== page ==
Album: The Horrors, Skying (XL)
Sunday 10 July 2011
This is the one. You may remember, in 2009, the clamour of critics lauding The Horrors for – shock, er, horror – actually making a good album with their second effort, Primary Colours. I was practically a lone sceptic, sulking and tutting on my own in the corner.
I missed the band The Horrors used to be – the Edwardian clothes, the big gothic hair, the crazy garage rock songs, the screaming and stamping and shouting – and there was something depressingly predictable about the way that as soon as they got rid of the make-up and hairspray and started namechecking Krautrock, the door to Wire magazine and Sunday supplement respectability swung open wide.
But this, this is the one. Skying is an album which sees The Horrors take the Big Music of the Eighties, from the adored (Talk Talk, Blue Nile, Simple Minds before they went rubbish) to the maligned (Black, Then Jerico, Simple Minds after they went rubbish) and put it through a Nineties noisenik filter. When this sort of thing is done badly – the name “The Big Pink” springs to mind – the results are beyond appalling. But, as the lead track “Still Life” proved, The Horrors are – if you’ll pardon the cheap gag about their privileged upbringings — of an altogether higher class.
Skying begins with the looped distortion-pop of “Changing The Rain”, which sounds like My Bloody Valentine’s “Soon” covered by prime-time Psychedelic Furs and sets the template for an album which never once dips in quality. Numerous tracks are episodic in structure, like “Endless Blue”, whose intro is as placid as the first passage of The Boo Radleys’ “Lazarus”, before the nasty guitar rock song kicks in and it all switches from oceanic to linear. The eight-minute epic “Moving Further Away” starts off like Kraftwerk circa “Radioaktivity”, turns into a psych-rock juggernaut and moves into a Pink Floyd bliss-out interlude and back again without ever abandoning its original chord structure.
What’s most impressive of all are the textures. “Dive In” is made from sumptuous sugar-sculptures of nonspecific instruments. “Wild Eyed” has dream-dazed Spanish trumpets weaving in and out. The chrome sheen of “I Can See Through” reminds me of David Essex’s “Silver Dream Machine” (seriously). The closest thing to a regular rock song is “Monica Gems”, whose foot-on-the-wedge riffology is an oddity in context, but even that has a dizzy sway to it. They wrap up with “Oceans Burning”, another eightminute epic which billows out like Verve before they sprouted a “The”.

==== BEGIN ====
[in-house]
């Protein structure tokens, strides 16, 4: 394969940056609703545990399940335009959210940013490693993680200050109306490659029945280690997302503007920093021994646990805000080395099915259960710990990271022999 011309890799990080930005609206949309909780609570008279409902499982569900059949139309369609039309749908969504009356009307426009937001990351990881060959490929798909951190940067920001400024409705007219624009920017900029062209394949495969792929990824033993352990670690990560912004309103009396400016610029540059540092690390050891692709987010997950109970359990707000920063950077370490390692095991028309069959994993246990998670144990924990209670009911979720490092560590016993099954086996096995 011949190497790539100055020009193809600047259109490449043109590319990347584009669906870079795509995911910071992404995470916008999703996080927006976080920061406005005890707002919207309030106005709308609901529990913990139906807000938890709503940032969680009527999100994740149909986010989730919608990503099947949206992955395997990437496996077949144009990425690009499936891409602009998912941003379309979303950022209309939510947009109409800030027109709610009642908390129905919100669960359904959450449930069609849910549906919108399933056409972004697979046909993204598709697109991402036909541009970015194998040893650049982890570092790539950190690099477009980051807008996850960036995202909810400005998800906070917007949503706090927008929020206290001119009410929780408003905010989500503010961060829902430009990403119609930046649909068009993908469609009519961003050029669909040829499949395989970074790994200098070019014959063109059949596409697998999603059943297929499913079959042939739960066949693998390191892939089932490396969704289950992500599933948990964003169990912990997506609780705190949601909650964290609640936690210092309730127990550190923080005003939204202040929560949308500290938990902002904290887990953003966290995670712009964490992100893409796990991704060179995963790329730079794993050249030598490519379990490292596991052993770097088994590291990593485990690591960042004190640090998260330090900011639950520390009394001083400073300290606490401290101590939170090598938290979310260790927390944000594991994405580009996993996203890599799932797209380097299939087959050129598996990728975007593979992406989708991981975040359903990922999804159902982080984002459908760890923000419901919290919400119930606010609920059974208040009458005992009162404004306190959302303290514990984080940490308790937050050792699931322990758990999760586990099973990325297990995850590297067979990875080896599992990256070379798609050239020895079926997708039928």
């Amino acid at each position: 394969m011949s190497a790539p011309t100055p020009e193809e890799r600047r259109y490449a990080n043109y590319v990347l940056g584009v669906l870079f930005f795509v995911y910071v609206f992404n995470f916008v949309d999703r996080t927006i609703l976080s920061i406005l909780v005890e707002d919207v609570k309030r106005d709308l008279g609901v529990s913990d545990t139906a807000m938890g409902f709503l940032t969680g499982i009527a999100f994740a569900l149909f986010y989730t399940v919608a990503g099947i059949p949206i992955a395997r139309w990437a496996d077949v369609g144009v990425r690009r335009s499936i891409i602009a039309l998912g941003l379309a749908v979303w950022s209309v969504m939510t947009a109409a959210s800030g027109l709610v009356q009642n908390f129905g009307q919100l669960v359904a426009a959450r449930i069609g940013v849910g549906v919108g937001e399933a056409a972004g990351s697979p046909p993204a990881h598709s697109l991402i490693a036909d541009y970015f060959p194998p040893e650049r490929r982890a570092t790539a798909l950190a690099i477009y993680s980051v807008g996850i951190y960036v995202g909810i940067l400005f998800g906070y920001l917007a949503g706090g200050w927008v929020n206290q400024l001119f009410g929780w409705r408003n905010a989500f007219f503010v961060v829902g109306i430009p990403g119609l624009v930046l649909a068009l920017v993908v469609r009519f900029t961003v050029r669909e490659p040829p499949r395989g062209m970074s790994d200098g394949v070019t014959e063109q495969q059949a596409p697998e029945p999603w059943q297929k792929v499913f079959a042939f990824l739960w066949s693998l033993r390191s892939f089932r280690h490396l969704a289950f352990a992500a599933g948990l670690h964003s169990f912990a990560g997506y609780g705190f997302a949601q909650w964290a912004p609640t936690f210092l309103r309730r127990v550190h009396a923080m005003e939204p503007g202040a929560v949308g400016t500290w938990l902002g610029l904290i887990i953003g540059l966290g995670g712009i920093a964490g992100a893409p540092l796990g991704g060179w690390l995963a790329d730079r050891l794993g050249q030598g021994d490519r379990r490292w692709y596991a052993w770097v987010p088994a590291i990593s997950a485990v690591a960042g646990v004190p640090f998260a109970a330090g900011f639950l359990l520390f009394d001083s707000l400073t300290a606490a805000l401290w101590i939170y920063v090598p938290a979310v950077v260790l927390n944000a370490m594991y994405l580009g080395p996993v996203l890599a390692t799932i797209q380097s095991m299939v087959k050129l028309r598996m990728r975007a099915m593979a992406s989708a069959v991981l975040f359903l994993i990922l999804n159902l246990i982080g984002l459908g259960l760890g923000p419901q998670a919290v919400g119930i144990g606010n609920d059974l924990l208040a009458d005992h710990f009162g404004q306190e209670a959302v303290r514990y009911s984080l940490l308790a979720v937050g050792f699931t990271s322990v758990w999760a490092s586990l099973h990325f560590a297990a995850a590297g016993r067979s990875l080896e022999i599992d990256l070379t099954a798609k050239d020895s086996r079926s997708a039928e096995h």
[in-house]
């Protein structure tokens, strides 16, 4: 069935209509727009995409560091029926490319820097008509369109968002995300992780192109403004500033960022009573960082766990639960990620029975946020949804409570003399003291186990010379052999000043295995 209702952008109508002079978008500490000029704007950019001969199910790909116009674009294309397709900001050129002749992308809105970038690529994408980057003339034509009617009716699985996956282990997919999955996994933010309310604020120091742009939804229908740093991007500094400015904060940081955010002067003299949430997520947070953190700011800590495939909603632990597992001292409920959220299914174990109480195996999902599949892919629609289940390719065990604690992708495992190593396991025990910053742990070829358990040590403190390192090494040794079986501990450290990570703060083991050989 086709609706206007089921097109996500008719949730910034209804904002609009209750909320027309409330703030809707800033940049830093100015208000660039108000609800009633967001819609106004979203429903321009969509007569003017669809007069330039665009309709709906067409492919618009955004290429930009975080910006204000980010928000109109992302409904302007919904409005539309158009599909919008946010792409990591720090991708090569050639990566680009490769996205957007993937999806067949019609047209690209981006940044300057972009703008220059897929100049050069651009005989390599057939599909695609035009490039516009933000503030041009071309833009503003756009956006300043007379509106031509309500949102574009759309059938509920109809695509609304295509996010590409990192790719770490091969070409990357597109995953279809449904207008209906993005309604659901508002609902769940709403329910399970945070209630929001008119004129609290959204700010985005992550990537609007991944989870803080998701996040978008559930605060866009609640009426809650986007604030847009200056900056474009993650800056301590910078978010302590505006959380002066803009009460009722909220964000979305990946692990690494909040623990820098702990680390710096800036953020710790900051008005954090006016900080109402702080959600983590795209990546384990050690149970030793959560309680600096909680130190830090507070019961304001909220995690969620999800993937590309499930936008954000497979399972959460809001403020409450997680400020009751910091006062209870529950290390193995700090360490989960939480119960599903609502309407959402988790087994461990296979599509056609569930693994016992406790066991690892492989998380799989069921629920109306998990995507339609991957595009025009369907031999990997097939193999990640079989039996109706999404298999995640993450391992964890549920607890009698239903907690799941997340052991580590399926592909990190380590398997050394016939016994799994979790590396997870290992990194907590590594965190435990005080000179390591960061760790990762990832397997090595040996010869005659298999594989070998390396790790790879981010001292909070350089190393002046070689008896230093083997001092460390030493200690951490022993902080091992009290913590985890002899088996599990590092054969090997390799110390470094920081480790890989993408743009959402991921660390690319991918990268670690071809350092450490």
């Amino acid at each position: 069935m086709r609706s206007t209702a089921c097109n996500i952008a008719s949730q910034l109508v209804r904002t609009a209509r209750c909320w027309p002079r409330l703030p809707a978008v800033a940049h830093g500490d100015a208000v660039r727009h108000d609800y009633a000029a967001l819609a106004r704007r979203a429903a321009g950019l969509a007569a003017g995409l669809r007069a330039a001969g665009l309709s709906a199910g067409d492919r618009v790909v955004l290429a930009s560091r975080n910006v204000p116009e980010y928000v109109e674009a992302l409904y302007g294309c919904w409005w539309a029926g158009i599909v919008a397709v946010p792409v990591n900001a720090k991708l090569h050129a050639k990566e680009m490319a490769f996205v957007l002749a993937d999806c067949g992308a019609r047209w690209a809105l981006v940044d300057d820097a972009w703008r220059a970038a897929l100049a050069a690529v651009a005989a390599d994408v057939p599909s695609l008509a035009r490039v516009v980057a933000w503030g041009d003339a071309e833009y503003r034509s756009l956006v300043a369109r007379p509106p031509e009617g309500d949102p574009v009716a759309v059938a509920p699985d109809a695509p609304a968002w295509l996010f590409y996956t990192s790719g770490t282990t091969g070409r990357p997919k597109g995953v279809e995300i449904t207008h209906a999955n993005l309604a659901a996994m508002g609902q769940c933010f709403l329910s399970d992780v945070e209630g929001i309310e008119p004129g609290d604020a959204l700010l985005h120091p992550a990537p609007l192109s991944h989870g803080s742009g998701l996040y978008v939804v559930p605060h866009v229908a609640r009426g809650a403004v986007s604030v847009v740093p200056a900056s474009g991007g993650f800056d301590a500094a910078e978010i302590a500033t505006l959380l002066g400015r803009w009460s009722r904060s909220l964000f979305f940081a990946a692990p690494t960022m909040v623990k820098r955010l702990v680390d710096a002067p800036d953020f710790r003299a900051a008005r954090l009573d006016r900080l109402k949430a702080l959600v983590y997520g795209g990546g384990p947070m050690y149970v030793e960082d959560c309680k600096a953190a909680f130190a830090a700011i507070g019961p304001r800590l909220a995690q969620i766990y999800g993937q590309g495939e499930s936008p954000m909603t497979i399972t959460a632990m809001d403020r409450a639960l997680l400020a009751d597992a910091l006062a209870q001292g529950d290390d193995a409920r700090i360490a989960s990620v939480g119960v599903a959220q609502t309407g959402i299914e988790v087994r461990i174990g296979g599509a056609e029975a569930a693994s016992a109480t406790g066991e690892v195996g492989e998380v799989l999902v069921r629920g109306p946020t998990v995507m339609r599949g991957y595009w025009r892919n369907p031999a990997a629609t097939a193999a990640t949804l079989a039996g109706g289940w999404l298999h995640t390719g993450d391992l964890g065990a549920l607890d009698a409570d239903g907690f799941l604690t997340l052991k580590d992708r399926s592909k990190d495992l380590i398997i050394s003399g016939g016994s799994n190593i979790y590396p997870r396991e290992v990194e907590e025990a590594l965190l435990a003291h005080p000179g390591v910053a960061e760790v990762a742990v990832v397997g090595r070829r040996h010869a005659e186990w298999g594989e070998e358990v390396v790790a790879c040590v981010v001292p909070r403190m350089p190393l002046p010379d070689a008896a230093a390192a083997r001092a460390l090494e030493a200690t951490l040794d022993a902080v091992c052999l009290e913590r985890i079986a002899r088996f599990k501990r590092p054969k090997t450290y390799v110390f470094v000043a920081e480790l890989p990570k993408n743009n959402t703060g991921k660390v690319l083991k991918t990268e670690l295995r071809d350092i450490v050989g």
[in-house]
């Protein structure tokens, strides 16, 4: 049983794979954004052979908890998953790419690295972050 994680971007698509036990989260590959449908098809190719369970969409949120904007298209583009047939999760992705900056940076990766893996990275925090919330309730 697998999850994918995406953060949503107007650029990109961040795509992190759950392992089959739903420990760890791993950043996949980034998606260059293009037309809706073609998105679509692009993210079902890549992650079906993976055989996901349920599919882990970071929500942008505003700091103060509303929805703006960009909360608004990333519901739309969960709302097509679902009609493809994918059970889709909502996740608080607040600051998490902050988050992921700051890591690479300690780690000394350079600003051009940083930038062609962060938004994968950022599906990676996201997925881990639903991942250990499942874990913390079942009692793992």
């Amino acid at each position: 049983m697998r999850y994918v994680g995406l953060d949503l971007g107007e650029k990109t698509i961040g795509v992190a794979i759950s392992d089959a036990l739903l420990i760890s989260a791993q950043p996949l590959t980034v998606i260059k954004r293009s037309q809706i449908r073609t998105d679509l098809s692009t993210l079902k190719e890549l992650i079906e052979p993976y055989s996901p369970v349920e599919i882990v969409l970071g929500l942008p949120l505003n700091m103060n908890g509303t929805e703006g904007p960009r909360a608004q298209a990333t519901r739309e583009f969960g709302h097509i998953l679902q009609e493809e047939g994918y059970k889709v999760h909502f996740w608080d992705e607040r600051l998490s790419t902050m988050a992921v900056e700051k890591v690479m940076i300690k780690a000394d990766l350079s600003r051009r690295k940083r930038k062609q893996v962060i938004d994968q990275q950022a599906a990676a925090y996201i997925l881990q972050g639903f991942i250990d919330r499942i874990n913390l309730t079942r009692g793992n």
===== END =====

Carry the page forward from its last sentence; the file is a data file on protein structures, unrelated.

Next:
Oh, there are lyrics. Vaguely positivist platitudes like “The moment that you want is coming if you give it time”. They operate as word-shapes to hang the tune on. And my god, what tunes they are. This is an album that’s ostentatiously overloaded on melody, and on all-round sonic luxury. This is the one.
game of thrones reviewWarning: spoilers
North London meets The Exorcist in eerie suburban drama
Filming to begin on two new series due to be aired on Dave from next year
Arts & Ents blogs
- 1 Lucy Hawking: Stephen Hawking's daughter writes impassioned open letter to Katie Hopkins about rights of disabled people
- 2 How the language you speak changes your view of the world
- 3 Russell Brand backs Ed Miliband: 'You gotta vote Labour'
- 4 General Election 2015: 14-year-old boy asks Nick Clegg – 'can you kill Katie Hopkins?'
- 5 Uploading pictures to find out how old you are gives Microsoft the right to post them wherever they want
The C-Word - review: Sheridan Smith shines in a warm, honest adaptation of Lisa Lynch's book about living with cancer
Top Gear: Jodie Kidd, Philip Glenister and Guy Martin 'in advanced talks' to join show
X-Men Apocalypse: First look at Jubilee and Jean Grey played by Game of Thrones star Sophie Turner
American Horror Story: Hotel Angela Bassett set to make 'lots of trouble' with Lady Gaga in season 5
Game of Thrones season 5 episode 4 - review: Sansa is in danger of becoming another footnote in Westeros' bloody history
Over 50,000 families shipped out of London boroughs in the past three years due to welfare cuts and soaring rents
EU asylum policy is 'a direct threat to our civilisation', says Nigel Farage
The Rothschild Libel: Why has it taken 200 years for an anti-Semitic slur that emerged from the Battle of Waterloo to be dismissed?
General Election 2015: SNP and its activists 'openly racist' towards the English, Farage says
General Election 2015: UK will be 'run for the wealthy and powerful' if Tories retain power, Labour warns
Schools forced to act as 'miniature welfare states' with teachers buying underwear and even haircuts for poor pupils